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Key factors in children’s competence to consent to clinical research

Overview of attention for article published in BMC Medical Ethics, October 2015
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Title
Key factors in children’s competence to consent to clinical research
Published in
BMC Medical Ethics, October 2015
DOI 10.1186/s12910-015-0066-0
Pubmed ID
Authors

Irma M. Hein, Pieter W. Troost, Robert Lindeboom, Marc A. Benninga, C. Michel Zwaan, Johannes B. van Goudoever, Ramón JL Lindauer

Abstract

Although law is established on a strong presumption that persons younger than a certain age are not competent to consent, statutory age limits for asking children's consent to clinical research differ widely internationally. From a clinical perspective, competence is assumed to involve many factors including the developmental stage, the influence of parents and peers, and life experience. We examined potential determining factors for children's competence to consent to clinical research and to what extent they explain the variation in competence judgments. From January 1, 2012 through January 1, 2014, pediatric patients aged 6 to 18 years, eligible for clinical research studies were enrolled prospectively at various in- and outpatient pediatric departments. Children's competence to consent was assessed by MacArthur Competence Assessment Tool for Clinical Research. Potential determining child variables included age, gender, intelligence, disease experience, ethnicity and socio-economic status (SES). We used logistic regression analysis and change in explained variance in competence judgments to quantify the contribution of a child variable to the total explained variance. Contextual factors included risk and complexity of the decision to participate, parental competence judgment and the child's or parents decision to participate. Out of 209 eligible patients, 161 were included (mean age, 10.6 years, 47.2 % male). Age, SES, intelligence, ethnicity, complexity, parental competence judgment and trial participation were univariately associated with competence (P < 0.05). Total explained variance in competence judgments was 71.5 %. Only age and intelligence significantly and independently explained the variance in competence judgments, explaining 56.6 % and 12.7 % of the total variance respectively. SES, male gender, disease experience and ethnicity each explained less than 1 % of the variance in competence judgments. Contextual factors together explained an extra 2.8 % (P > 0.05). Age is the factor that explaines most of to the variance in children's competence to consent, followed by intelligence. Experience with disease did not affect competence in this study, nor did other variables. Development and use of a standardized instrument for assessing children's competence to consent in drug trials: Are legally established age limits valid?, NTR3918 .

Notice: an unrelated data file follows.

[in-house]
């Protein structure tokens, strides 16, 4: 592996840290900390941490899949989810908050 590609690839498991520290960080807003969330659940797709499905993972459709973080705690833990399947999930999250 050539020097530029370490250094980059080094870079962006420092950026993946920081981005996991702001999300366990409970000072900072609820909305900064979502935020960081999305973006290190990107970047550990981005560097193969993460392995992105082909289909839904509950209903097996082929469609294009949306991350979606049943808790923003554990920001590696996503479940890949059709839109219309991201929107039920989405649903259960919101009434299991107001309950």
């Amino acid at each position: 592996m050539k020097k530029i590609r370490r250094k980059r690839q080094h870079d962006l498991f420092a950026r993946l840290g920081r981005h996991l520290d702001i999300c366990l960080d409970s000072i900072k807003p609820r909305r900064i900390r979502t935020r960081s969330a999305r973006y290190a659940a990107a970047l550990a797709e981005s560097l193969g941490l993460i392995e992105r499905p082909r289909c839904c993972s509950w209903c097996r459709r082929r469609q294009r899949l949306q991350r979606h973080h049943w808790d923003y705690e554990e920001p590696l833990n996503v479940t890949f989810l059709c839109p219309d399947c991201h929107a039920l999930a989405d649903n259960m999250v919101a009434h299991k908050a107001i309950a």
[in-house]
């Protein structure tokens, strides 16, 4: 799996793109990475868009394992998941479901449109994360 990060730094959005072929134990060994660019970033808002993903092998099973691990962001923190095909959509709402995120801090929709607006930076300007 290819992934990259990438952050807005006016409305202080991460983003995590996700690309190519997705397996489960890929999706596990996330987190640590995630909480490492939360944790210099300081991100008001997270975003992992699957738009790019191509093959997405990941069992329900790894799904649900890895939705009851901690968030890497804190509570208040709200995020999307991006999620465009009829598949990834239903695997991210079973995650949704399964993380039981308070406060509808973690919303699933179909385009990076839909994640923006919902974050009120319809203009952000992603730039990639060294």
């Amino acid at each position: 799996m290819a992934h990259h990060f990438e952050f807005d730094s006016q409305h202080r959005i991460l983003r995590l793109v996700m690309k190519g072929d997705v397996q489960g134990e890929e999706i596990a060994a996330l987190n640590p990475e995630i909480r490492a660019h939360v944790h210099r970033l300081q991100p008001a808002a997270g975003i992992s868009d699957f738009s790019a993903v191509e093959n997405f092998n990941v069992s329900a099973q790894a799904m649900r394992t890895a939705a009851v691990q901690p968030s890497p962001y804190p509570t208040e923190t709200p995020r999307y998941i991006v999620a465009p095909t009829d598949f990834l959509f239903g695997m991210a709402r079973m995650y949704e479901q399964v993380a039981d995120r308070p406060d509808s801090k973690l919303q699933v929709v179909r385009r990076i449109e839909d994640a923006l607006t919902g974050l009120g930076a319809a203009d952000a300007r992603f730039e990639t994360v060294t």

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Mendeley readers

The data shown below were compiled from readership statistics for 56 Mendeley readers of this research output. Click here to see the associated Mendeley record.

Geographical breakdown

Country Count As %
Unknown 56 100%

Demographic breakdown

Readers by professional status Count As %
Student > Master 13 23%
Student > Bachelor 7 13%
Other 6 11%
Researcher 5 9%
Professor 4 7%
Other 14 25%
Unknown 7 13%
Readers by discipline Count As %
Medicine and Dentistry 15 27%
Nursing and Health Professions 9 16%
Psychology 8 14%
Social Sciences 3 5%
Agricultural and Biological Sciences 2 4%
Other 7 13%
Unknown 12 21%

Attention Score in Context

This research output has an Altmetric Attention Score of 1. This is our high-level measure of the quality and quantity of online attention that it has received. This Attention Score, as well as the ranking and number of research outputs shown below, was calculated when the research output was last mentioned on 01 November 2015.
All research outputs
#12,430,204
of 15,640,884 outputs
Outputs from BMC Medical Ethics
#624
of 686 outputs
Outputs of similar age
#199,661
of 286,766 outputs
Outputs of similar age from BMC Medical Ethics
#71
of 77 outputs
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